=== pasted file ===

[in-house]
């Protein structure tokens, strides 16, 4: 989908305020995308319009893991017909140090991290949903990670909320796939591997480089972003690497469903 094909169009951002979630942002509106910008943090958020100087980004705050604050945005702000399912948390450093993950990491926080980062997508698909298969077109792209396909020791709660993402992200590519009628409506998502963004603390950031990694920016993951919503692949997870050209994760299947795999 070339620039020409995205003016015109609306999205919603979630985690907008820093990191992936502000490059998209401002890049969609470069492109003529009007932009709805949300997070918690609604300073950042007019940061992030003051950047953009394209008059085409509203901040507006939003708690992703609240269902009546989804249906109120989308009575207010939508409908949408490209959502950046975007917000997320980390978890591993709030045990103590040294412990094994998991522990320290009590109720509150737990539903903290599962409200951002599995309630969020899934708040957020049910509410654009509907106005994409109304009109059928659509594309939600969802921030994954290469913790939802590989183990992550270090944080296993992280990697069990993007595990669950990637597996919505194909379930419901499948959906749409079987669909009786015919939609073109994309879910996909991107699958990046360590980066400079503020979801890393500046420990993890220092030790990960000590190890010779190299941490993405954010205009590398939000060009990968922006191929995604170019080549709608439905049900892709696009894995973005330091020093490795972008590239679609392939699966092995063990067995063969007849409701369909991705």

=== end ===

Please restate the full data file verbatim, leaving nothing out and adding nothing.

[in-house]
């Protein structure tokens, strides 16, 4: 989908305020995308319009893991017909140090991290949903990670909320796939591997480089972003690497469903 094909169009951002979630942002509106910008943090958020100087980004705050604050945005702000399912948390450093993950990491926080980062997508698909298969077109792209396909020791709660993402992200590519009628409506998502963004603390950031990694920016993951919503692949997870050209994760299947795999 070339620039020409995205003016015109609306999205919603979630985690907008820093990191992936502000490059998209401002890049969609470069492109003529009007932009709805949300997070918690609604300073950042007019940061992030003051950047953009394209008059085409509203901040507006939003708690992703609240269902009546989804249906109120989308009575207010939508409908949408490209959502950046975007917000997320980390978890591993709030045990103590040294412990094994998991522990320290009590109720509150737990539903903290599962409200951002599995309630969020899934708040957020049910509410654009509907106005994409109304009109059928659509594309939600969802921030994954290469913790939802590989183990992550270090944080296993992280990697069990993007595990669950990637597996919505194909379930419901499948959906749409079987669909009786015919939609073109994309879910996909991107699958990046360590980066400079503020979801890393500046420990993890220092030790990960000590190890010779190299941490993405954010205009590398939000060009990968922006191929995604170019080549709608439905049900892709696009894995973005330091020093490795972008590239679609392939699966092995063990067995063969007849409701369909991705």